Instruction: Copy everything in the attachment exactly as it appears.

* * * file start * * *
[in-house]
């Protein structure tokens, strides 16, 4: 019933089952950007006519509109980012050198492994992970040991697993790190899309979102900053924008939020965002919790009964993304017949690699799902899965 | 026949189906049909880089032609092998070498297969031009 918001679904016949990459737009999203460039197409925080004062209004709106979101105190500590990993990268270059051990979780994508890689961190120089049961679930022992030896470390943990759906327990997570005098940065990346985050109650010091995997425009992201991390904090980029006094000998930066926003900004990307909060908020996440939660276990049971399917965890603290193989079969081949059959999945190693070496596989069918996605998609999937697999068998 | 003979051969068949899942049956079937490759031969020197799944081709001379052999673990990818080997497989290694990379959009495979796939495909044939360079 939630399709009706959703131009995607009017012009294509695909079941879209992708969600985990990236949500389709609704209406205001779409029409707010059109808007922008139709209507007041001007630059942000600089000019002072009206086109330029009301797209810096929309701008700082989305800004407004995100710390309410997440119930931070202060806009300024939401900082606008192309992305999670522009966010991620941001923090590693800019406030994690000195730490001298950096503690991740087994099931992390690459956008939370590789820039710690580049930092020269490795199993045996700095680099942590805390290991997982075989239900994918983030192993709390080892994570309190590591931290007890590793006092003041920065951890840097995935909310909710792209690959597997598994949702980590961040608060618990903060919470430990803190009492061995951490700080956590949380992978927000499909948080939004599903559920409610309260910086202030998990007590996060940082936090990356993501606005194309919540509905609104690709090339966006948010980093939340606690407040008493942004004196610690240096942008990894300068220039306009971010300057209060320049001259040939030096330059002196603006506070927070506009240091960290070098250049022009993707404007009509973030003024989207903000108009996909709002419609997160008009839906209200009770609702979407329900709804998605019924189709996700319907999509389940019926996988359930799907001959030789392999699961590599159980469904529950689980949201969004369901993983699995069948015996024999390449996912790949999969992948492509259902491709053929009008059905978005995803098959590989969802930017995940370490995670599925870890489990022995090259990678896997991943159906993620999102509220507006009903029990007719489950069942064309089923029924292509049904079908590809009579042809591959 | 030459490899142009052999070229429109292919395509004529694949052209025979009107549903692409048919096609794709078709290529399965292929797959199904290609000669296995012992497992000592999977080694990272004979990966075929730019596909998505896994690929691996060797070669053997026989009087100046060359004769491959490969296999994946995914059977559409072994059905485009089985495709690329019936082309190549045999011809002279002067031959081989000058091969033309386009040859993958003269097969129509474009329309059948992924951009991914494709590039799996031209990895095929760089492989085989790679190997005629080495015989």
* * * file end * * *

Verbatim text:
[in-house]
């Protein structure tokens, strides 16, 4: 019933089952950007006519509109980012050198492994992970040991697993790190899309979102900053924008939020965002919790009964993304017949690699799902899965 | 026949189906049909880089032609092998070498297969031009 918001679904016949990459737009999203460039197409925080004062209004709106979101105190500590990993990268270059051990979780994508890689961190120089049961679930022992030896470390943990759906327990997570005098940065990346985050109650010091995997425009992201991390904090980029006094000998930066926003900004990307909060908020996440939660276990049971399917965890603290193989079969081949059959999945190693070496596989069918996605998609999937697999068998 | 003979051969068949899942049956079937490759031969020197799944081709001379052999673990990818080997497989290694990379959009495979796939495909044939360079 939630399709009706959703131009995607009017012009294509695909079941879209992708969600985990990236949500389709609704209406205001779409029409707010059109808007922008139709209507007041001007630059942000600089000019002072009206086109330029009301797209810096929309701008700082989305800004407004995100710390309410997440119930931070202060806009300024939401900082606008192309992305999670522009966010991620941001923090590693800019406030994690000195730490001298950096503690991740087994099931992390690459956008939370590789820039710690580049930092020269490795199993045996700095680099942590805390290991997982075989239900994918983030192993709390080892994570309190590591931290007890590793006092003041920065951890840097995935909310909710792209690959597997598994949702980590961040608060618990903060919470430990803190009492061995951490700080956590949380992978927000499909948080939004599903559920409610309260910086202030998990007590996060940082936090990356993501606005194309919540509905609104690709090339966006948010980093939340606690407040008493942004004196610690240096942008990894300068220039306009971010300057209060320049001259040939030096330059002196603006506070927070506009240091960290070098250049022009993707404007009509973030003024989207903000108009996909709002419609997160008009839906209200009770609702979407329900709804998605019924189709996700319907999509389940019926996988359930799907001959030789392999699961590599159980469904529950689980949201969004369901993983699995069948015996024999390449996912790949999969992948492509259902491709053929009008059905978005995803098959590989969802930017995940370490995670599925870890489990022995090259990678896997991943159906993620999102509220507006009903029990007719489950069942064309089923029924292509049904079908590809009579042809591959 | 030459490899142009052999070229429109292919395509004529694949052209025979009107549903692409048919096609794709078709290529399965292929797959199904290609000669296995012992497992000592999977080694990272004979990966075929730019596909998505896994690929691996060797070669053997026989009087100046060359004769491959490969296999994946995914059977559409072994059905485009089985495709690329019936082309190549045999011809002279002067031959081989000058091969033309386009040859993958003269097969129509474009329309059948992924951009991914494709590039799996031209990895095929760089492989085989790679190997005629080495015989």